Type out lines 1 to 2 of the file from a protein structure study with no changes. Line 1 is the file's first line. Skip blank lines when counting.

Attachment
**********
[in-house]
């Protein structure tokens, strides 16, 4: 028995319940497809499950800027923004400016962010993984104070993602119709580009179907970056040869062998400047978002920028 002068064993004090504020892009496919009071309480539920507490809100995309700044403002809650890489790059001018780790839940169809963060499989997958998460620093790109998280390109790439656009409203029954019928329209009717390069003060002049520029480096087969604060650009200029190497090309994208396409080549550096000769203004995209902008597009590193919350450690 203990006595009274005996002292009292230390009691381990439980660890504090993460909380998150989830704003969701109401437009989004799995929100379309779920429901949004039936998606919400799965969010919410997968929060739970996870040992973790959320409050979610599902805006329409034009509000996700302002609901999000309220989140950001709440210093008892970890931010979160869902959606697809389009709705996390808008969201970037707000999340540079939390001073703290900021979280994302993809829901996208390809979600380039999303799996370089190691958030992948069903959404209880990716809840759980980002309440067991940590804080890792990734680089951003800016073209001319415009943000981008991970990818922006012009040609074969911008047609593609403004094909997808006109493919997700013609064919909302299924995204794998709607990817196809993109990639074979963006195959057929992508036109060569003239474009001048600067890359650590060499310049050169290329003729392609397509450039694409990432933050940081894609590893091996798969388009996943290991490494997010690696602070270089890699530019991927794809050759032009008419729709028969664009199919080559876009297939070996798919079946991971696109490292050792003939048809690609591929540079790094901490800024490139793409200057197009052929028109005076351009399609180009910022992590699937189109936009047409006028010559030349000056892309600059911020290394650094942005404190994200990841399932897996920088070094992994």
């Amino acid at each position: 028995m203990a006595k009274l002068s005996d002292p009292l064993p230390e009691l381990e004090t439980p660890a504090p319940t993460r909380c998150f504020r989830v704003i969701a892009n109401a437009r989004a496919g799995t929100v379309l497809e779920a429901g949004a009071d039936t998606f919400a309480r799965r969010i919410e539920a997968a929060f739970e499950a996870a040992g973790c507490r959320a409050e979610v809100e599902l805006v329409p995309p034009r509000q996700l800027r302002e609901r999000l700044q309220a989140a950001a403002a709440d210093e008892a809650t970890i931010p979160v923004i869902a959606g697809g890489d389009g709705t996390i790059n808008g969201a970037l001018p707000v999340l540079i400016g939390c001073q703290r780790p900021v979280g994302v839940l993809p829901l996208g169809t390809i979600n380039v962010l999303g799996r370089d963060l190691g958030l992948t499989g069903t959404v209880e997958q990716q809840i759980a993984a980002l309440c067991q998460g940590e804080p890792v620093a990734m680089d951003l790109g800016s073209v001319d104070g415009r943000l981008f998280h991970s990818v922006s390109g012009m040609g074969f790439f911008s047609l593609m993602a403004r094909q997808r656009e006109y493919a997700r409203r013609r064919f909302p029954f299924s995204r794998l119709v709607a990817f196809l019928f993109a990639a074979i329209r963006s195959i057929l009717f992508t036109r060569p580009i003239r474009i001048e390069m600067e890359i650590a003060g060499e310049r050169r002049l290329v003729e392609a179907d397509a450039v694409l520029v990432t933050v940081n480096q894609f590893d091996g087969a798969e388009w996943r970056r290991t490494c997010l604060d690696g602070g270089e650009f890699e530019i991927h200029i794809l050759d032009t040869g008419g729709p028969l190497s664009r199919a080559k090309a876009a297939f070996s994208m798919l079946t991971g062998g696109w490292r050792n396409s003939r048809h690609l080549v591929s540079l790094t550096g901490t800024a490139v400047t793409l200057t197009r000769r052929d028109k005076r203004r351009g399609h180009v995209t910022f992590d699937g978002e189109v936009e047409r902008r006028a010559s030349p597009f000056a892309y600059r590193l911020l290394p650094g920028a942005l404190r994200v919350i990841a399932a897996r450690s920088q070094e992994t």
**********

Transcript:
[in-house]
């Protein structure tokens, strides 16, 4: 028995319940497809499950800027923004400016962010993984104070993602119709580009179907970056040869062998400047978002920028 002068064993004090504020892009496919009071309480539920507490809100995309700044403002809650890489790059001018780790839940169809963060499989997958998460620093790109998280390109790439656009409203029954019928329209009717390069003060002049520029480096087969604060650009200029190497090309994208396409080549550096000769203004995209902008597009590193919350450690 203990006595009274005996002292009292230390009691381990439980660890504090993460909380998150989830704003969701109401437009989004799995929100379309779920429901949004039936998606919400799965969010919410997968929060739970996870040992973790959320409050979610599902805006329409034009509000996700302002609901999000309220989140950001709440210093008892970890931010979160869902959606697809389009709705996390808008969201970037707000999340540079939390001073703290900021979280994302993809829901996208390809979600380039999303799996370089190691958030992948069903959404209880990716809840759980980002309440067991940590804080890792990734680089951003800016073209001319415009943000981008991970990818922006012009040609074969911008047609593609403004094909997808006109493919997700013609064919909302299924995204794998709607990817196809993109990639074979963006195959057929992508036109060569003239474009001048600067890359650590060499310049050169290329003729392609397509450039694409990432933050940081894609590893091996798969388009996943290991490494997010690696602070270089890699530019991927794809050759032009008419729709028969664009199919080559876009297939070996798919079946991971696109490292050792003939048809690609591929540079790094901490800024490139793409200057197009052929028109005076351009399609180009910022992590699937189109936009047409006028010559030349000056892309600059911020290394650094942005404190994200990841399932897996920088070094992994």